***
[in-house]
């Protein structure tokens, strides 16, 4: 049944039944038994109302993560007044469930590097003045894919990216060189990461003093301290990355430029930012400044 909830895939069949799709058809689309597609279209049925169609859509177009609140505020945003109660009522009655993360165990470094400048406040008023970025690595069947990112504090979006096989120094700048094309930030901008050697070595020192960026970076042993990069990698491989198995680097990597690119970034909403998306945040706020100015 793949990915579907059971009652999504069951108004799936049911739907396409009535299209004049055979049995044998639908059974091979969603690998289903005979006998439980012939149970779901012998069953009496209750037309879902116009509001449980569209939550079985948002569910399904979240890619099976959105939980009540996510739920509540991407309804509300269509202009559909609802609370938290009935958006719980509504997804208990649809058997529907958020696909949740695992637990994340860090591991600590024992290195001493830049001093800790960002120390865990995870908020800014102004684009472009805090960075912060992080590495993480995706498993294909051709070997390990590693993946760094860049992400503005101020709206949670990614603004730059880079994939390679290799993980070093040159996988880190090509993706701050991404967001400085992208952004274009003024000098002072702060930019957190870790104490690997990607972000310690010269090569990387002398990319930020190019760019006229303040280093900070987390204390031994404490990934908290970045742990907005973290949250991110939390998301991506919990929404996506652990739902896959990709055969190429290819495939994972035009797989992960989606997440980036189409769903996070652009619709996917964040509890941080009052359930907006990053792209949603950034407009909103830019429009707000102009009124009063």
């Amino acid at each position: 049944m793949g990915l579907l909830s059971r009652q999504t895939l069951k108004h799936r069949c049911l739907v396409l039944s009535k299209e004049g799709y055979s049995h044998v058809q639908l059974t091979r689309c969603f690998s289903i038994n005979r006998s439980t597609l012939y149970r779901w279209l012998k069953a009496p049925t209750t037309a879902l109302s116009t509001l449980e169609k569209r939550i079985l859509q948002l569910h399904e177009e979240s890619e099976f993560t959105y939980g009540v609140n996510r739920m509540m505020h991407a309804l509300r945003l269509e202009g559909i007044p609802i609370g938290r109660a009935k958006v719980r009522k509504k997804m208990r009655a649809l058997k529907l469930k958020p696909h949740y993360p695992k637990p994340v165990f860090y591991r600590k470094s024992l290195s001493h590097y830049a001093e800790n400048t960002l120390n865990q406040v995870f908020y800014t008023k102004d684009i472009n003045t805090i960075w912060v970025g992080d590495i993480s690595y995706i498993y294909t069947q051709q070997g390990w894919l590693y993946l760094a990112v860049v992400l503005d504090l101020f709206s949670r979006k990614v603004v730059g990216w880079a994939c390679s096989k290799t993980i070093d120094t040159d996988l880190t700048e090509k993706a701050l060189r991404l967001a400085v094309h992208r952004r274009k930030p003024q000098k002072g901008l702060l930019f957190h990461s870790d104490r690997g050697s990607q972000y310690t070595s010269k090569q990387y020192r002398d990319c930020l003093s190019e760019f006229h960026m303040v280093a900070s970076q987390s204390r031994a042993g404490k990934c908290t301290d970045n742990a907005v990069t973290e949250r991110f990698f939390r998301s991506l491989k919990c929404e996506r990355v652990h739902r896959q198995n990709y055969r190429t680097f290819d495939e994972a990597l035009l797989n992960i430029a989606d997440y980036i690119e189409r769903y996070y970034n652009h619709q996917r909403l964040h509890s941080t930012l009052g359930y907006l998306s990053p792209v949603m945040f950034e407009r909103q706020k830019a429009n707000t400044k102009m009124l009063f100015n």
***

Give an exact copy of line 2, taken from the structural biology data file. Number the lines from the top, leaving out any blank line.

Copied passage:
């Protein structure tokens, strides 16, 4: 049944039944038994109302993560007044469930590097003045894919990216060189990461003093301290990355430029930012400044 909830895939069949799709058809689309597609279209049925169609859509177009609140505020945003109660009522009655993360165990470094400048406040008023970025690595069947990112504090979006096989120094700048094309930030901008050697070595020192960026970076042993990069990698491989198995680097990597690119970034909403998306945040706020100015 793949990915579907059971009652999504069951108004799936049911739907396409009535299209004049055979049995044998639908059974091979969603690998289903005979006998439980012939149970779901012998069953009496209750037309879902116009509001449980569209939550079985948002569910399904979240890619099976959105939980009540996510739920509540991407309804509300269509202009559909609802609370938290009935958006719980509504997804208990649809058997529907958020696909949740695992637990994340860090591991600590024992290195001493830049001093800790960002120390865990995870908020800014102004684009472009805090960075912060992080590495993480995706498993294909051709070997390990590693993946760094860049992400503005101020709206949670990614603004730059880079994939390679290799993980070093040159996988880190090509993706701050991404967001400085992208952004274009003024000098002072702060930019957190870790104490690997990607972000310690010269090569990387002398990319930020190019760019006229303040280093900070987390204390031994404490990934908290970045742990907005973290949250991110939390998301991506919990929404996506652990739902896959990709055969190429290819495939994972035009797989992960989606997440980036189409769903996070652009619709996917964040509890941080009052359930907006990053792209949603950034407009909103830019429009707000102009009124009063």